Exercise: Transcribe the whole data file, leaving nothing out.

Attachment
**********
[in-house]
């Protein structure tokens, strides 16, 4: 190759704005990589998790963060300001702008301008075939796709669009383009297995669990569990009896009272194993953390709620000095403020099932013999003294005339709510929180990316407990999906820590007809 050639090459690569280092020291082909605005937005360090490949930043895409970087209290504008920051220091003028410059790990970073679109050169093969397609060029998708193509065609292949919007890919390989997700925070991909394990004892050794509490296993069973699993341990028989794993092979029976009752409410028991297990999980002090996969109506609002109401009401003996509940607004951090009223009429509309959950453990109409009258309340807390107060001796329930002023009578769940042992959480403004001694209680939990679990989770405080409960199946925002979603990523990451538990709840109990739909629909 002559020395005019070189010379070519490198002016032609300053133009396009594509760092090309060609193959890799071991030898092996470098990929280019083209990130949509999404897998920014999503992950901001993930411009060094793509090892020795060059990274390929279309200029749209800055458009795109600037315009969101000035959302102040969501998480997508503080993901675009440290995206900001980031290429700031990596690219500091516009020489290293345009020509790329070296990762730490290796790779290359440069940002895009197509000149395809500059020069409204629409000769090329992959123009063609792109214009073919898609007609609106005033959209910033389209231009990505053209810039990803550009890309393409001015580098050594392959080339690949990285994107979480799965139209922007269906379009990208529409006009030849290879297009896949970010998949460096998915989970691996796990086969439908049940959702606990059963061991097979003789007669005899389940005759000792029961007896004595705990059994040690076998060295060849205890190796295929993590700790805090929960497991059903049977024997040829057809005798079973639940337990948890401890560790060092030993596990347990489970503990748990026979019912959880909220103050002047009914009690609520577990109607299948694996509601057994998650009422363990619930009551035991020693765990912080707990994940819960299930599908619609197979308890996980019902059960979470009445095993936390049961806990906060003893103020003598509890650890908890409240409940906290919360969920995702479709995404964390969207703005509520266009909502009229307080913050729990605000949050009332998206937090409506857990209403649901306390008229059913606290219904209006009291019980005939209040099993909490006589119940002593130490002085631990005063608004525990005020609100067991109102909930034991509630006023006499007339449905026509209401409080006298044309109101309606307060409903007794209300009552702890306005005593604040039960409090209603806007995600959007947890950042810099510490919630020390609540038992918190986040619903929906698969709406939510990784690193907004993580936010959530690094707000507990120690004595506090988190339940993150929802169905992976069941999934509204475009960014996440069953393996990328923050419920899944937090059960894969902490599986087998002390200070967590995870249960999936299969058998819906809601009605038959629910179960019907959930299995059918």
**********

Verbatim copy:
[in-house]
């Protein structure tokens, strides 16, 4: 190759704005990589998790963060300001702008301008075939796709669009383009297995669990569990009896009272194993953390709620000095403020099932013999003294005339709510929180990316407990999906820590007809 050639090459690569280092020291082909605005937005360090490949930043895409970087209290504008920051220091003028410059790990970073679109050169093969397609060029998708193509065609292949919007890919390989997700925070991909394990004892050794509490296993069973699993341990028989794993092979029976009752409410028991297990999980002090996969109506609002109401009401003996509940607004951090009223009429509309959950453990109409009258309340807390107060001796329930002023009578769940042992959480403004001694209680939990679990989770405080409960199946925002979603990523990451538990709840109990739909629909 002559020395005019070189010379070519490198002016032609300053133009396009594509760092090309060609193959890799071991030898092996470098990929280019083209990130949509999404897998920014999503992950901001993930411009060094793509090892020795060059990274390929279309200029749209800055458009795109600037315009969101000035959302102040969501998480997508503080993901675009440290995206900001980031290429700031990596690219500091516009020489290293345009020509790329070296990762730490290796790779290359440069940002895009197509000149395809500059020069409204629409000769090329992959123009063609792109214009073919898609007609609106005033959209910033389209231009990505053209810039990803550009890309393409001015580098050594392959080339690949990285994107979480799965139209922007269906379009990208529409006009030849290879297009896949970010998949460096998915989970691996796990086969439908049940959702606990059963061991097979003789007669005899389940005759000792029961007896004595705990059994040690076998060295060849205890190796295929993590700790805090929960497991059903049977024997040829057809005798079973639940337990948890401890560790060092030993596990347990489970503990748990026979019912959880909220103050002047009914009690609520577990109607299948694996509601057994998650009422363990619930009551035991020693765990912080707990994940819960299930599908619609197979308890996980019902059960979470009445095993936390049961806990906060003893103020003598509890650890908890409240409940906290919360969920995702479709995404964390969207703005509520266009909502009229307080913050729990605000949050009332998206937090409506857990209403649901306390008229059913606290219904209006009291019980005939209040099993909490006589119940002593130490002085631990005063608004525990005020609100067991109102909930034991509630006023006499007339449905026509209401409080006298044309109101309606307060409903007794209300009552702890306005005593604040039960409090209603806007995600959007947890950042810099510490919630020390609540038992918190986040619903929906698969709406939510990784690193907004993580936010959530690094707000507990120690004595506090988190339940993150929802169905992976069941999934509204475009960014996440069953393996990328923050419920899944937090059960894969902490599986087998002390200070967590995870249960999936299969058998819906809601009605038959629910179960019907959930299995059918």